BROKEN ARROW – An array of elected officials, school leaders and ministers publicly announced their opposition to a planned Indian casino at a rally that nearly filled the 1,300-seat sanctuary of a local church Thursday night.
Congressman John Sullivan told those gathered that he has a meeting planned with officials from the National Indian Gaming Commission and the Bureau of Indian Affairs on Wednesday. At that meeting he hopes to have numerous legal questions answered regarding the legality of gaming operations on Muscogee (Creek) Nation allotted land that is owned by two sisters at the southwest corner of Olive Avenue (129th East Avenue) and Florence Street (111th Street).
“You are the ones making a difference here. It isn’t us,” he told the audience. “You are the backbone of this movement.”
Sullivan urged more people to sign a petition – which more than 4,250 people have already signed – against the casino’s construction, and he said he will take back to Washington a video of the evening’s event, at which more than 30 officials went on the record as opposing the casino. Thunderous applause followed each of the officials’ statements.
Among the officials there were the entire Broken Arrow City Council, including Mayor Mike Lester; Tulsa Mayor Dewey Bartlett; Tulsa County Commissioners John Smaligo and Fred Perry; a spokesman for U.S. Sen. Jim Inhofe; and numerous state senators and representatives, ministers and school officials.
In the long-term, Sullivan said, he is considering drafting legislation. “We want to make sure we don’t allow casinos to be built next to neighborhoods, churches and schools,” he said. “We have to fight, fight, fight – get everyone involved – because if we don’t, it will set a precedent” for expanded gaming.
“There’s allotted land all over our community,” he said. “It’s going to open a Pandora’s box all across our great community, all across our great state.”
The event was organized by the Broken Arrow Citizens Against Neighborhood Gaming and was hosted by The Assembly at Broken Arrow, an Assemblies of God congregation.
Jared Cawley, a spokesman for Broken Arrow Citizens Against Neighborhood Gaming, said he doesn’t think the casino developers’ lease is valid because it hasn’t been approved by the U.S. Department of the Interior.
He said allotted or restricted lands cannot be sold, leased, mortgaged or built upon without that agency’s approval because it has a duty to protect the financial interests of the tribe or individual.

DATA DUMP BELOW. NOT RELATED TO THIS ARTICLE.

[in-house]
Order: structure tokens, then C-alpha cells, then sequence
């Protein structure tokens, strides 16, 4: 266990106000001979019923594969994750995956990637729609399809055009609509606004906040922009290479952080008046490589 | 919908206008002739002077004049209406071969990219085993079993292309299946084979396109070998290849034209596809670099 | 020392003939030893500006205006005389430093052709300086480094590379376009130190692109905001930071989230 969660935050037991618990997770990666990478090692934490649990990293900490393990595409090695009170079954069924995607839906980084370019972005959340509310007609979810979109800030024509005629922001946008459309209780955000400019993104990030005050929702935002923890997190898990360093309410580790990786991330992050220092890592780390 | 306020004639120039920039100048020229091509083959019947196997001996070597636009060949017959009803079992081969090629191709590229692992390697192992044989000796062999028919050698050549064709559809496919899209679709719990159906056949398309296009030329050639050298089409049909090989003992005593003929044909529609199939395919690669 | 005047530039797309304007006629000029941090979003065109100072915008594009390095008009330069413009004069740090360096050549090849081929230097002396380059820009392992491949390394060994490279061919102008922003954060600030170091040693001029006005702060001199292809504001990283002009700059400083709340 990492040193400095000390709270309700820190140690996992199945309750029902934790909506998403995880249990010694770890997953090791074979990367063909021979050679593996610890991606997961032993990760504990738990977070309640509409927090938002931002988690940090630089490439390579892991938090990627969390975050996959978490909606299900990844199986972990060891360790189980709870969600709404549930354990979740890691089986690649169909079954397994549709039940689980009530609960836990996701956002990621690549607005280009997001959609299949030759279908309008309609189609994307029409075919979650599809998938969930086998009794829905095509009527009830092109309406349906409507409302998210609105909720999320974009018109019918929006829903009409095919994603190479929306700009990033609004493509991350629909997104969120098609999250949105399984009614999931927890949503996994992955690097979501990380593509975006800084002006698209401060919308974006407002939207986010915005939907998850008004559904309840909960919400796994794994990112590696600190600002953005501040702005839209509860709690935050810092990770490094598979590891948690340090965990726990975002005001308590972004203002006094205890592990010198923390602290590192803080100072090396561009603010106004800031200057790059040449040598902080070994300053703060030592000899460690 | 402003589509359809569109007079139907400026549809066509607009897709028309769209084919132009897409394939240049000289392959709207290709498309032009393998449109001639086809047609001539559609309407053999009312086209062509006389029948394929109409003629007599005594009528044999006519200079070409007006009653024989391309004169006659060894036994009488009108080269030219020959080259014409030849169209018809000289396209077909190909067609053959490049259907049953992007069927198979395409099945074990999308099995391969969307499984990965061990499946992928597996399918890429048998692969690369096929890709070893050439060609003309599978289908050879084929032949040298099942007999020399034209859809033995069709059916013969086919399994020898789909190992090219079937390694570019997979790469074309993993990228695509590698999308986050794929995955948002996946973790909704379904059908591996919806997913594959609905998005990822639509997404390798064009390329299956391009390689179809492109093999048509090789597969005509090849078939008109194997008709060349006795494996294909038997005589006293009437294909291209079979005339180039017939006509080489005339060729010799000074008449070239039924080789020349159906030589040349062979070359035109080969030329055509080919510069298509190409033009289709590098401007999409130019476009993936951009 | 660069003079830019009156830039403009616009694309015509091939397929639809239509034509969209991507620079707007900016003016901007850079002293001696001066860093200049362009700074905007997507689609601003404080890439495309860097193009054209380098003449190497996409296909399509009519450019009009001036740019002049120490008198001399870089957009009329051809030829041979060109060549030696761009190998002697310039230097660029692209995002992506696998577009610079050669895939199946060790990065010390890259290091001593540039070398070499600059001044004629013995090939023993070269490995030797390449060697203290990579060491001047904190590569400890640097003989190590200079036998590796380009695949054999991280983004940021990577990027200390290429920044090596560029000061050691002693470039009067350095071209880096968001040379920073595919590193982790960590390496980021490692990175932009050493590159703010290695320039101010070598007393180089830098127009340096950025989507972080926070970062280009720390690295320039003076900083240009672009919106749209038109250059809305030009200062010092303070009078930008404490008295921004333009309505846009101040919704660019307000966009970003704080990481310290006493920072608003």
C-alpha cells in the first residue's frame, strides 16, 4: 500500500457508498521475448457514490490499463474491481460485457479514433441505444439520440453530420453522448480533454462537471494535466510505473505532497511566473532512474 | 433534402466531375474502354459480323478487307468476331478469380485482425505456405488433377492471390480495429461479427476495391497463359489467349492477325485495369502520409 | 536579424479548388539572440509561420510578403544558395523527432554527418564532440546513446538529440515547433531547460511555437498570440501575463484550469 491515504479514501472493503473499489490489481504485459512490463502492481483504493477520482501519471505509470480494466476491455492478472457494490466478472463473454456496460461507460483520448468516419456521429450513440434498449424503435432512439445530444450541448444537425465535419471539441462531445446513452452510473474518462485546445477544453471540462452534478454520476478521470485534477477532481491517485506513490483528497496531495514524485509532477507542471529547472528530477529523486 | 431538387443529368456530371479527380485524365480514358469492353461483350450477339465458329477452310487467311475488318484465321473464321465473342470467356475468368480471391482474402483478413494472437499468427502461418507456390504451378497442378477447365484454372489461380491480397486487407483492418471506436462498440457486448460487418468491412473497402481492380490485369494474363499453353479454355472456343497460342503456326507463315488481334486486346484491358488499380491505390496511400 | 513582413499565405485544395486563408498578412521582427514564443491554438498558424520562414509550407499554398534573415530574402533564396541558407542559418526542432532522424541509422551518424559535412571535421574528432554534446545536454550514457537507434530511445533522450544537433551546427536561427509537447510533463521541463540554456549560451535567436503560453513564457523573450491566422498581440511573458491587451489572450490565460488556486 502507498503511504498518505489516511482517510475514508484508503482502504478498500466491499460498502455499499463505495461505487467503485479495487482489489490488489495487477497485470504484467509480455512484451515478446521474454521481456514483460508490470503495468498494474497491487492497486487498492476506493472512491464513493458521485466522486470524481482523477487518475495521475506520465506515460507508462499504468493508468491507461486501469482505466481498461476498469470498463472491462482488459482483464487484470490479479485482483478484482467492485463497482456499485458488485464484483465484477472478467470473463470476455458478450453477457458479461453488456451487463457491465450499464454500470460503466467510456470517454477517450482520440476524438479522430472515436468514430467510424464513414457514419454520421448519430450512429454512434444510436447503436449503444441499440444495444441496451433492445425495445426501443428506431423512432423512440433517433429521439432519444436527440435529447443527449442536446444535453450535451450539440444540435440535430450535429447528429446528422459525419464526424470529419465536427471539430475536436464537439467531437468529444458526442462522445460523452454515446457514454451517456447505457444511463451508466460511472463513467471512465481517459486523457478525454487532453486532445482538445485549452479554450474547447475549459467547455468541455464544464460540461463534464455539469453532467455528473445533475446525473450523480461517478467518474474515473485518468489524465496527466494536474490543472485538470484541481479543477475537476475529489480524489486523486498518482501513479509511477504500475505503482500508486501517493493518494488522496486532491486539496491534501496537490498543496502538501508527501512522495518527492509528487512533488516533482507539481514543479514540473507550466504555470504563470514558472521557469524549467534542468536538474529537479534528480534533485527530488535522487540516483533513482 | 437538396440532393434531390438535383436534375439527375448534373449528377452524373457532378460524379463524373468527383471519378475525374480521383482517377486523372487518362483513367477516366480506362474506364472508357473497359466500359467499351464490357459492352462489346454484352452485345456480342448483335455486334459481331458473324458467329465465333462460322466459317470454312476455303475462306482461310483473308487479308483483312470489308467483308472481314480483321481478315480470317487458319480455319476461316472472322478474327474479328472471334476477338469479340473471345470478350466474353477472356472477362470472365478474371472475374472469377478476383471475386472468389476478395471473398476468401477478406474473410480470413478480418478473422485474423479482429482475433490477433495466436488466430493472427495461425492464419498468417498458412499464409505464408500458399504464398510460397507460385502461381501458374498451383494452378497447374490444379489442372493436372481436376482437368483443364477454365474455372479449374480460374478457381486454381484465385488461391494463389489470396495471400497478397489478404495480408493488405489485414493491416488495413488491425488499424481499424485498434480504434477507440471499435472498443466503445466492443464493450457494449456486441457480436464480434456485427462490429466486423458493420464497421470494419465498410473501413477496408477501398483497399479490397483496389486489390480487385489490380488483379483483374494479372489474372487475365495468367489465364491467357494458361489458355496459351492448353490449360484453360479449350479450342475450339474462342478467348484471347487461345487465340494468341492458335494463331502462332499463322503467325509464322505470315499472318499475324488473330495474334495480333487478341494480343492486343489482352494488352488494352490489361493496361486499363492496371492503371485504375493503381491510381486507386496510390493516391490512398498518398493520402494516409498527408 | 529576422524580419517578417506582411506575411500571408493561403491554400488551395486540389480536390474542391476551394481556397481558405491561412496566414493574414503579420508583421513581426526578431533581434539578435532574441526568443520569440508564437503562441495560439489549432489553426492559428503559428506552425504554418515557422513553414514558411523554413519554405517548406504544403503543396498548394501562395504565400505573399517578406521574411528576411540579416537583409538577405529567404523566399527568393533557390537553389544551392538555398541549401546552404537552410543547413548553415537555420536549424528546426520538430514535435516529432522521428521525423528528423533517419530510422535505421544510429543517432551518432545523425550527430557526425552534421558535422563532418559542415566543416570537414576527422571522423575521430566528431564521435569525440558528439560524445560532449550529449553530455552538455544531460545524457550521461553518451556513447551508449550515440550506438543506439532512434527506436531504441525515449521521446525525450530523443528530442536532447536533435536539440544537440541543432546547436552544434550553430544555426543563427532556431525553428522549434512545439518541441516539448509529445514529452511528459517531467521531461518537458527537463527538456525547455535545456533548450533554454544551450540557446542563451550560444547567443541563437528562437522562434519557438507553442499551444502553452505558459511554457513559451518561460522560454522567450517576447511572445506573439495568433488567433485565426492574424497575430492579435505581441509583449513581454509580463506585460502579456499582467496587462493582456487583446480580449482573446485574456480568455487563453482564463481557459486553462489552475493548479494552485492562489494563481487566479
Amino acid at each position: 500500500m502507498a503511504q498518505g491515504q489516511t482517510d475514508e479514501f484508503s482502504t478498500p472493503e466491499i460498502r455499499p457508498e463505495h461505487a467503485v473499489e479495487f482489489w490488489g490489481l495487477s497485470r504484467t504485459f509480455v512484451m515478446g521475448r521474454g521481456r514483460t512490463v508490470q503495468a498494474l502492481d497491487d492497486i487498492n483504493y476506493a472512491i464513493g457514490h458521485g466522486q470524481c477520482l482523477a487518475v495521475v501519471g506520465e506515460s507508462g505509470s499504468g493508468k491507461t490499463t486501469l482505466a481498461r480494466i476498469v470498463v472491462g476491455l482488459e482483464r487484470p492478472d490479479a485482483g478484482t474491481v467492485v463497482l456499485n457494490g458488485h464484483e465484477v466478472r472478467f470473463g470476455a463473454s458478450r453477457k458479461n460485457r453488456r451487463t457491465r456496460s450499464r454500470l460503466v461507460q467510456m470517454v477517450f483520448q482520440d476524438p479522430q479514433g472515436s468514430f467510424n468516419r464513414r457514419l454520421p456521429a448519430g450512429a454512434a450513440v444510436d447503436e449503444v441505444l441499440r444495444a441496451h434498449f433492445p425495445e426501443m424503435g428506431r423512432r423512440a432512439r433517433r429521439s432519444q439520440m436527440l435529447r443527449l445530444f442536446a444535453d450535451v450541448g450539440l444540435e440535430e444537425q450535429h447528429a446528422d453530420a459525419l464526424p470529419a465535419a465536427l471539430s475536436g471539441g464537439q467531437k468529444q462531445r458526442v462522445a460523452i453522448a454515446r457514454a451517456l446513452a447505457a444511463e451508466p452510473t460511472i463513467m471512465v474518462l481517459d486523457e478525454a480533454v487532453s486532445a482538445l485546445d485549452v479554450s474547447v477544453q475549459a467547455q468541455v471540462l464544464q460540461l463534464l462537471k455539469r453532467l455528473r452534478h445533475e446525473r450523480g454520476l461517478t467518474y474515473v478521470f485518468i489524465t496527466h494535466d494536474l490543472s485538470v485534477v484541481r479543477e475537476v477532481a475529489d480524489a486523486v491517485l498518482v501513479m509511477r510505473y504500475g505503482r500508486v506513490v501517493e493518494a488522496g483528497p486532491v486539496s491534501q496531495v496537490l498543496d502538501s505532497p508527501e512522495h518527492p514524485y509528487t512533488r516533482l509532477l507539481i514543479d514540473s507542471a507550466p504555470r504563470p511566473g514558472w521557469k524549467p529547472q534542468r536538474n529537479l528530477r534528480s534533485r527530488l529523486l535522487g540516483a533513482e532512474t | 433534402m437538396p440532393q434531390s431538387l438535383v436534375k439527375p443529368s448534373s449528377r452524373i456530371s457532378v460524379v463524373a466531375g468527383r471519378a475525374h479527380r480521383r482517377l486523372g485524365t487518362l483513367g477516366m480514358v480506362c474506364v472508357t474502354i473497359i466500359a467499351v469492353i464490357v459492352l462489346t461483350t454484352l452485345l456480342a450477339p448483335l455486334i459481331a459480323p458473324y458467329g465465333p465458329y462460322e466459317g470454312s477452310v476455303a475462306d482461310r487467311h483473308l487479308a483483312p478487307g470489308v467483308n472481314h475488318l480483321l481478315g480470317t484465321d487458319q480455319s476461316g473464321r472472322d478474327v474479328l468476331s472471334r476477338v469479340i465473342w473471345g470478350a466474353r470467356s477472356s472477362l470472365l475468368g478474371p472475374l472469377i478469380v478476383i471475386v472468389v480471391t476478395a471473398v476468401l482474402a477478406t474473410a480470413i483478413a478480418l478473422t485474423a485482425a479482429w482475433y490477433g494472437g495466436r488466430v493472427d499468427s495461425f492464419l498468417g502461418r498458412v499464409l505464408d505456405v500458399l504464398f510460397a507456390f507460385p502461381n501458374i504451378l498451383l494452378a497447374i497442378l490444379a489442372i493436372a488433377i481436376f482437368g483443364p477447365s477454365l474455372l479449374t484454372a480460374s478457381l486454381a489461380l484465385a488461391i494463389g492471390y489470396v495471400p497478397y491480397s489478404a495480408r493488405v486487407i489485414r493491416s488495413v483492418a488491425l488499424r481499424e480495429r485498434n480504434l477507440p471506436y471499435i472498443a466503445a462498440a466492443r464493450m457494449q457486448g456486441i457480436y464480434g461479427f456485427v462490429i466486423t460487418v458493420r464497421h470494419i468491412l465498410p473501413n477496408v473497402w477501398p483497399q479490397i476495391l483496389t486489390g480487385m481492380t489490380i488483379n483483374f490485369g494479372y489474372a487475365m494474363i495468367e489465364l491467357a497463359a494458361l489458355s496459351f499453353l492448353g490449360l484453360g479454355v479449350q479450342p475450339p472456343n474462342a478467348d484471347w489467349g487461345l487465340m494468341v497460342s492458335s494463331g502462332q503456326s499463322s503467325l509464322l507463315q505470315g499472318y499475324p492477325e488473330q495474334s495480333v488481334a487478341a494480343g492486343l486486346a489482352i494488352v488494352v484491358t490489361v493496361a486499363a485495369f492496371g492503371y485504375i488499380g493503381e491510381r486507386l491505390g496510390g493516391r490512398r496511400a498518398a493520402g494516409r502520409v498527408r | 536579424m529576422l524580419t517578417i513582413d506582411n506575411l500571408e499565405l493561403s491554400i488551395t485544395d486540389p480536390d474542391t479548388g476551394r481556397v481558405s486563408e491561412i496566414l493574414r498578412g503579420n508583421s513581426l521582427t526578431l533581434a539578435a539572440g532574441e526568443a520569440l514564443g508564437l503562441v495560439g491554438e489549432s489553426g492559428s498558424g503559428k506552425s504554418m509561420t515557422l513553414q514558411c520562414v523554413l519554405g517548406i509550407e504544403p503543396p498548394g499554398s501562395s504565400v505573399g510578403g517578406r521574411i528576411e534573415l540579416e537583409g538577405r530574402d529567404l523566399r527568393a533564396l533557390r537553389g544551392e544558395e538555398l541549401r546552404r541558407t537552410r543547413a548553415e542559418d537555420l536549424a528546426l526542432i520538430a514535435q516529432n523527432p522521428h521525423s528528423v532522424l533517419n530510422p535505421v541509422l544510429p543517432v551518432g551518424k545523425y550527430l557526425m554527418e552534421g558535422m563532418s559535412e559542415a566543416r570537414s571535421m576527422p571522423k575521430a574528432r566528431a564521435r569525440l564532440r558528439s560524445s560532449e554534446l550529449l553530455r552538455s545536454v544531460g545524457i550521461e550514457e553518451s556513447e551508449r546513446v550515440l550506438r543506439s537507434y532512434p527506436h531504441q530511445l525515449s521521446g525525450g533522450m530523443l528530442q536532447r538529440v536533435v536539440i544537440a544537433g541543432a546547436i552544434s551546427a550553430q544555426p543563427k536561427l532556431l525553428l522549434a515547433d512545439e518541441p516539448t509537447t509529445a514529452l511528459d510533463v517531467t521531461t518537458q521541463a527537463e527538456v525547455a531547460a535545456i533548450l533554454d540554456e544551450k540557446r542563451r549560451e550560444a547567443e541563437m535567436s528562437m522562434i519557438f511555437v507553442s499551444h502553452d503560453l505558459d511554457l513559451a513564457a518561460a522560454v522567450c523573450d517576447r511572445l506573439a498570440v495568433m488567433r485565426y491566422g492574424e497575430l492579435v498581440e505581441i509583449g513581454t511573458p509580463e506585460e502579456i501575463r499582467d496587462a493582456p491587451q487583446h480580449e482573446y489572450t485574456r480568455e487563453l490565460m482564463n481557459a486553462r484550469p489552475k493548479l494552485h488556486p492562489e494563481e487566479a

Tulsa County land records show that the lease was signed by Shane Rolls of Golden Canyon Partners, manager of Florence Development Partners LLC, the tenant; Marcella Giles and her sister Wynema Capps, the land owners; and Tiger Hobia, the mekko, or town king, of the Kialegee Tribal Town, a federally-recognized tribe that is also part of the Muscogee (Creek) Nation.
In addition, the National Indian Gaming Commission has not made a determination on whether the land if eligible for gaming.
“It’s a bit disingenuous for the developer to now say we’ve got all the approval we need when as far back as 2006 and as recently as September the NIGC said … there has been no determination for Indian gaming on those lands,” Cawley said.
Cawley said the residents group would consider filing for a court injunction or a civil suit if efforts with the National Indian Gaming Commission fail.
County, city officials show their opposition
The Tulsa County commissioners approved a resolution Thursday expressing their opposition to the Kialegees’ planned casino in Broken Arrow.
The resolution states, in part, that the commissioners respectfully request “that the honorable leadership of the Kialegee Tribal Town select a more suitable location within its jurisdiction.”
The Tulsa County commissioners are Republicans Fred Perry and John Smaligo and Democrat Karen Keith.
In their resolution, the commissioners cite several reasons for opposing the project, including their belief “that the citizens of Broken Arrow would be well served by a higher and better use of the property in question, more in keeping with the zoning and planning conventions of the community.”
Also on Thursday, the Tulsa City Council approved a resolution supporting Broken Arrow’s opposition to the casino.
Councilor Phil Lakin said Broken Arrow ” is the first among us to carry the torch to oppose this thing being dubbed as ‘casino shopping.’ ”
Rumors are swirling that a casino is being considered for Indian land in Lakin’s south Tulsa district at 111th Street and Yale Avenue, just four miles from the Broken Arrow site.
By Kevin Canfield and P.J. Lassek of the Tulsa World
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